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Comic Potential

By • West End
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Comic Potential at the Lyric Theatre

Straight comedies are something of a rarity in the West End and science fiction fables even rarer so the arrival of Alan Ayckbourn's Comic Potential, his 53rd play, in amidst the abundance of musicals and smatterings of serious drama, is refreshing to say the least.

The play is a sort of Pygmalion meets Blade Runner in which a beautiful actoid (that is an android that acts) develops human feelings, falls in love with her mentor/scriptwriter and makes a desperate bid for freedom. Hearing that, you might expect the production to exhibit a futuristic feel. But Ayckbourn, who also directs, has decided this is the not-too-distant future. Aside from a few flat-panelled control panels and some videotapes the size of floppy discs, everything looks very contemporary in Roger Glossop's set.

The sci-fi elements of the play are revealed to be, not leaps of fantasy, but merely extensions of current technological and social trends. The death of the fax machine (which one character has never heard of) and the development of actoids have already been predicted. And certainly, the seeds have been well and truly sown for the dominance of low-IQ TV.

In Ayckbourn's world, shows are no longer written or acted, but merely forumulae remixed and regurgitated by computers. Which doesn't leave much for washed up film director Chandler Tate and aspiring writer Adam Trainsmith to do. But then young Adam notices that one actoid, Jacie Triplethree, seems to laugh spontaneously. Love, script development and a homage to silent film pratfalls follow.

Without a doubt, the evening belongs to Janie Dee as Jacie. She captures perfectly the actoid's robotic judders, mechanised voice and increasing wonder as she learns more about the wider world outside the television studio. She also gets the biggest laughs, dancing along to ZZ Topp, throwing custard pies and tripping through Jacie's medley of past TV characters as her circuits go haywire.

Matthew Cottle, as Adam, and David Soul, as the washed up alcoholic director, are adequate enough, and Jacqueline King makes for an amusing ball-breaking boss, with more than a nod to Dynasty's Alexis.

The action becomes a bit drawn out in the second act and rather familiar. There's the dress shop scene that apes the one from Pretty Woman, the restaurant scene that apes the one from When Harry Met Sally and so on. (Adam's comment that 'the world is full of lines by other people - who's original anyway?' is more than a little ironic.) But rest assured, the happy ending is never far away and Dee's antics are always entertaining. There's much more than comic potential in that girl.

Terri Paddock


Note: The following review dates from Comic Potential's premiere in 1998 at Scarborough's Stephen Joseph Theatre.

Cast your mind forward to the not too distant future. A time when television channels and trashy soap operas number so many that there are not enough human performers to play all the roles. Enter Jacie Triplethree (Janie Dee), one of many actoids whose robotic skills now grace the screen. This is science fiction Alan Ayckbourn style, a love story involving a faulty android and a human scriptwriter (Adam, played by Nicholas Haverson), both of whom get their component parts in a twist.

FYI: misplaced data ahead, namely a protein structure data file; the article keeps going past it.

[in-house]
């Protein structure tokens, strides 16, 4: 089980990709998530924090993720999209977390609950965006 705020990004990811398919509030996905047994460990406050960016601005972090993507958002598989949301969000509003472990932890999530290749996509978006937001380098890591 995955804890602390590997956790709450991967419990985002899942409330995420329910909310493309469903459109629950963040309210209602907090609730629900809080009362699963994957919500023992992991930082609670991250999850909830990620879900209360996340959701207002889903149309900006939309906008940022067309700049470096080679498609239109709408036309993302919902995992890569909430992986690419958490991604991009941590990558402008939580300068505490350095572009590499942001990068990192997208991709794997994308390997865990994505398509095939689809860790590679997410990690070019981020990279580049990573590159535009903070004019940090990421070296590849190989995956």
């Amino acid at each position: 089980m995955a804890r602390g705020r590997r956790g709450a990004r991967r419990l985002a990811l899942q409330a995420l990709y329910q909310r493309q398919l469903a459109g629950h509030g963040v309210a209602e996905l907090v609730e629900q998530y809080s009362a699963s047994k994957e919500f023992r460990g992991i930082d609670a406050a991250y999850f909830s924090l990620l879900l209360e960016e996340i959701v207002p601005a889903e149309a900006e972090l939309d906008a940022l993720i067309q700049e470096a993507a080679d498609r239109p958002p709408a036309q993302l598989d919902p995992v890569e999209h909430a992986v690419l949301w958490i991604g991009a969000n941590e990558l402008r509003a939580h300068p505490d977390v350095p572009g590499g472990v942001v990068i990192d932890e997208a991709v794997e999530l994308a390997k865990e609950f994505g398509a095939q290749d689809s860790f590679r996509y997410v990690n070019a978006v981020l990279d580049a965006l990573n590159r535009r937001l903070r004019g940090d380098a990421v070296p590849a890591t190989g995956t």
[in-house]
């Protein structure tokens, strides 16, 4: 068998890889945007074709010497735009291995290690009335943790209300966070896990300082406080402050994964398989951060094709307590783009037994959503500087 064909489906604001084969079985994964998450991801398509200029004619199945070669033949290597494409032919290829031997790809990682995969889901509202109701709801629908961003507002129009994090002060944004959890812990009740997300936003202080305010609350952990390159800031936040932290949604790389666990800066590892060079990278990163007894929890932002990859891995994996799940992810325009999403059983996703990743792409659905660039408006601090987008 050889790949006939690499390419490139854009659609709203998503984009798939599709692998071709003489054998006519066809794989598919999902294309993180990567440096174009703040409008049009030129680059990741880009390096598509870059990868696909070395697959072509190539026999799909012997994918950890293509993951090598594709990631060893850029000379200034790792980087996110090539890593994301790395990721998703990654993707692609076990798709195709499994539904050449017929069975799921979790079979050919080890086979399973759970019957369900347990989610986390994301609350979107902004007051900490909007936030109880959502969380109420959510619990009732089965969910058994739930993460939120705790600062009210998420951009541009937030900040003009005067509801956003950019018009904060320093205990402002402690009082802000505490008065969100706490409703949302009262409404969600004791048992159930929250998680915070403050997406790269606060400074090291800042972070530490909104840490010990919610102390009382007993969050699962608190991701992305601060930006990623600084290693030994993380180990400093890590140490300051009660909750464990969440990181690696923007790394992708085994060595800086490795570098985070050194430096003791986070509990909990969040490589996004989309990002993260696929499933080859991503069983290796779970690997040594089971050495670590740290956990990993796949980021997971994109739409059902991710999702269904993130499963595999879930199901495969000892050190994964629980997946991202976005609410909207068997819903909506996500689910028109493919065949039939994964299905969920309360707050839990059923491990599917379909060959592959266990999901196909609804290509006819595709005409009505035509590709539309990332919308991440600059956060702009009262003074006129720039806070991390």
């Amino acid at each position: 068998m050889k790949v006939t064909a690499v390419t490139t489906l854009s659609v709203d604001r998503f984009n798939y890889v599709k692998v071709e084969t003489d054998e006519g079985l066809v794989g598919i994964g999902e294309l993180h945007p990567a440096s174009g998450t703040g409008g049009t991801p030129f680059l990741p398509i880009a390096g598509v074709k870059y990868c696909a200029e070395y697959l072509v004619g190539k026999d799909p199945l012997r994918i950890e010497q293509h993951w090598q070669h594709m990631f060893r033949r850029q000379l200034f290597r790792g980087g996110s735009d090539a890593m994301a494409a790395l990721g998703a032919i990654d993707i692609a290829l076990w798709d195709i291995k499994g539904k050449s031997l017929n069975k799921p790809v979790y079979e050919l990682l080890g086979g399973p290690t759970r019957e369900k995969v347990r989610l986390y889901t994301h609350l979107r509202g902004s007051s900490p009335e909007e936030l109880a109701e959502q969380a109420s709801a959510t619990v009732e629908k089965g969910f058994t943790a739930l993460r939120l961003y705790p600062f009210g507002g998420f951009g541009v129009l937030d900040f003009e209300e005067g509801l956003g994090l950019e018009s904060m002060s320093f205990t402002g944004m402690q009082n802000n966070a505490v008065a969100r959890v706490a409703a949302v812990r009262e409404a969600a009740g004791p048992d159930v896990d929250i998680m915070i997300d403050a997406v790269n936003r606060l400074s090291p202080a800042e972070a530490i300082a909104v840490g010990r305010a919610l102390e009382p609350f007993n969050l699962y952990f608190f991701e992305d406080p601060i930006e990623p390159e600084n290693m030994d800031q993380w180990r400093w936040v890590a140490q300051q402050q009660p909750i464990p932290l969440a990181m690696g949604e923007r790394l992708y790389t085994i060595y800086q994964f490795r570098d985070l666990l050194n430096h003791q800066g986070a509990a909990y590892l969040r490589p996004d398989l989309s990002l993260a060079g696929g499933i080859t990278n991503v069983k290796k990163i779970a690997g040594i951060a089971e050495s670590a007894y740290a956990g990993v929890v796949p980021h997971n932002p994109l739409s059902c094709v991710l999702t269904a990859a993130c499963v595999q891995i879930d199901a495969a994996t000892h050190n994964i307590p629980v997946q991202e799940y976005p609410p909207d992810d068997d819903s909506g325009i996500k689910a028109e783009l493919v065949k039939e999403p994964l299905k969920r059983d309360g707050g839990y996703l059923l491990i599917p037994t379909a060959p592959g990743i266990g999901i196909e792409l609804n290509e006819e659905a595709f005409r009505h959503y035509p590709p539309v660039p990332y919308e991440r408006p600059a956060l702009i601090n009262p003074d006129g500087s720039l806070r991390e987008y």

Ayckbourn has journeyed into the future previously and 1987's Henceforward even centred around a similarly defective robot. But Comic Potential is unlike anything you'll have seen before and is both stunningly entertaining and incredibly funny.

Dee is the star of the show and her performance is anything but robotic, grabbing by the horns a demanding role that involves, amongst other things, dancing to ZZ Top and the emptying of her waste unit.

Her actoid develops those two wonderful human feelings - a sense of humour and romance. The first act is something of a mini Pygmalion, as Jacie is trained in the art of taking a pratfall and hurling a custard pie by Adam and alcoholic ex-Hollywood film director Chandler Tate (Keith Bartlett). While slapstick nonsense is hardly cerebral fodder and something we have seen so many times before don't, whatever you do, let that put you off - here it is presented with such glorious panache, eclipsing even the silent screen comedy from which it is drawn.

As Jacie's thoughts and emotions develop she falls in love with the mutually admiring Adam and the two run off together, even though Jacie faces having her parts melted down for such un-actoid actions. Ayckbourn's point is that emotions are complex; when you lose control you feel guilty at having revealed some part of yourself and mistrust your own feelings. And that is the same whether you are humanoid or android.

Roger Glossop's set and Kath Geraghty's lighting are quite minimalist given that the futuristic setting could have been open to wild extravagance. John Pattison has also resisted the temptation to provide a John Williams style Star Wars soundtrack. And this is all appropriate, the technical excellence doesn't get in the way or dare to outshine an amazing play.

Ayckbourn's a big sci-fi fan, apparently, and, like the genre he admires he has used the future to say something about present day human experiences. Comic Potential, which does more than fulfil the potential the title alludes to, is an inventive piece of comedy genius that will remind you why you love the theatre.

Dave Windass


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